Former Soviet hockey coach Viktor Tikhonov has died at the age of 84 according to reports out of Russia.
Moscow Times reporter Gabrielle Tetrault-Farber tweeted the news early Monday.
Tikhonov, 84, was behind the bench for the most dominant period of Russian international hockey as head coach of both the Soviet Union national team and CSKA Moscow, better known as the Red Army Club between 1977 and the mid-1990s.
He led the Soviet national team, and later the Commonwealth of Independent States and Russian teams until 1994. He would stay on at CSKA until 1996.
Under Tikhonov, the nation won three Olympic gold medals (Sarajevo 1984, Calgary 1988, Albertville 1992) as well as one silver (Lake Placid 1980). He led the Soviets to nine IIHF World Championships over the span of 13 years between 1978 and 1990. He also guided the USSR to victory at the 1981 Canada Cup, defeating a Canadian team loaded with talent including Wayne Gretzky, Mike Bossy and Guy Lafleur.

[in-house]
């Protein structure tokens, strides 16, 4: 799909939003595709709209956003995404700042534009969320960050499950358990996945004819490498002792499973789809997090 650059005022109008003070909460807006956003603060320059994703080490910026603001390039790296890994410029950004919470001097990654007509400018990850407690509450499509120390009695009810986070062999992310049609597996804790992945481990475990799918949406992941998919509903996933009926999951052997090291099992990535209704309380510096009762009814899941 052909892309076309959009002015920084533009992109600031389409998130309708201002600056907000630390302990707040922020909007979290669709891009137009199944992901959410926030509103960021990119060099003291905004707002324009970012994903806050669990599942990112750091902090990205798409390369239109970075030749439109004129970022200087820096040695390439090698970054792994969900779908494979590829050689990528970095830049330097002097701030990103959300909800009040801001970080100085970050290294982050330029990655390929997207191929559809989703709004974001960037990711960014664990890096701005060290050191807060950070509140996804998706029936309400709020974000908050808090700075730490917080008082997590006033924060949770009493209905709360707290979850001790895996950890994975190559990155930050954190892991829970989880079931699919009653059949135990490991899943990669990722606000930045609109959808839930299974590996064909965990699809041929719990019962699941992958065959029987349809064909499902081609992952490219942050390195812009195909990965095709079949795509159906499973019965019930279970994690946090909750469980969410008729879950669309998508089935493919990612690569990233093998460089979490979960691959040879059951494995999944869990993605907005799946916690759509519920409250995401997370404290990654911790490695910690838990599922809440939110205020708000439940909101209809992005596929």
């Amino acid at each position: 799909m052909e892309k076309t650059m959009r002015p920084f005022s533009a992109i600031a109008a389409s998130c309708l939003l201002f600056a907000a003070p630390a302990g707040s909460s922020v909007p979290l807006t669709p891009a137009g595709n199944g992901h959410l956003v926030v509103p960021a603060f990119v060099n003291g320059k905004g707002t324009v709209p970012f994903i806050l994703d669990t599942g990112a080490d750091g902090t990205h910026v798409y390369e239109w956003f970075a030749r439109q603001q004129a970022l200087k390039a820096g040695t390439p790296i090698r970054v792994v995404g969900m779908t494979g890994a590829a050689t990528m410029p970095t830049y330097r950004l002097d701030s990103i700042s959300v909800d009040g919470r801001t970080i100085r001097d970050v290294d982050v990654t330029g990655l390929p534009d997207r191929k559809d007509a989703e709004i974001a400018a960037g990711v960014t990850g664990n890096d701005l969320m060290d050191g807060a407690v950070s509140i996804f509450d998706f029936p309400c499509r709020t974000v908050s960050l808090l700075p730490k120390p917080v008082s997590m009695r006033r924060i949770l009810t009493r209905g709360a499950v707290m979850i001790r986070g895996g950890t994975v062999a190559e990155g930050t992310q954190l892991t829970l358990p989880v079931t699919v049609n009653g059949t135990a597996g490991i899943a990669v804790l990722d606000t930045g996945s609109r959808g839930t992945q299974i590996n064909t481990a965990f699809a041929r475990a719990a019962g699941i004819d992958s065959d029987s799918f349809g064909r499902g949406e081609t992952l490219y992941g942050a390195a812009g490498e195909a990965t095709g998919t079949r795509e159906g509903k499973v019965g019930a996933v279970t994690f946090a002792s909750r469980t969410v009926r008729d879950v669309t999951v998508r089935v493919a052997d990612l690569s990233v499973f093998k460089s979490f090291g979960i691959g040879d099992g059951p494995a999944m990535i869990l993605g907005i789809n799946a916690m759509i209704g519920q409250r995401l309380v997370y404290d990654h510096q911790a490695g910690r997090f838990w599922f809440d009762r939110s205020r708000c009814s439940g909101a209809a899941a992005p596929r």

He has been lauded with many honours both in Russia as well as on the international stage. In addition to appointment to several national Orders under the former Soviet Union, Tikhonov was named to the IIHF Hall of Fame in 1988.
Tikhonov was also head of the Soviet program for its most tumultuous period. In the late 1980s – as the USSR opened itself to the Western world with the programs of Glasnost and Perestroika – the star players that had laid the foundation for its 1980s success and a burgeoning wave of new talent started to turn its eyes towards the NHL.
Starting with Alexander Mogilny’s defection to the Buffalo Sabres in 1989, the core of the Russian team began pursuing careers in North America. That wave of talent included Hall of Famers Igor Larionov, Viacheslav Fetisov and Pavel Bure as well as long-time Soviet standout Sergei Makarov and all-time NHL Russian scoring leader Sergei Fedorov.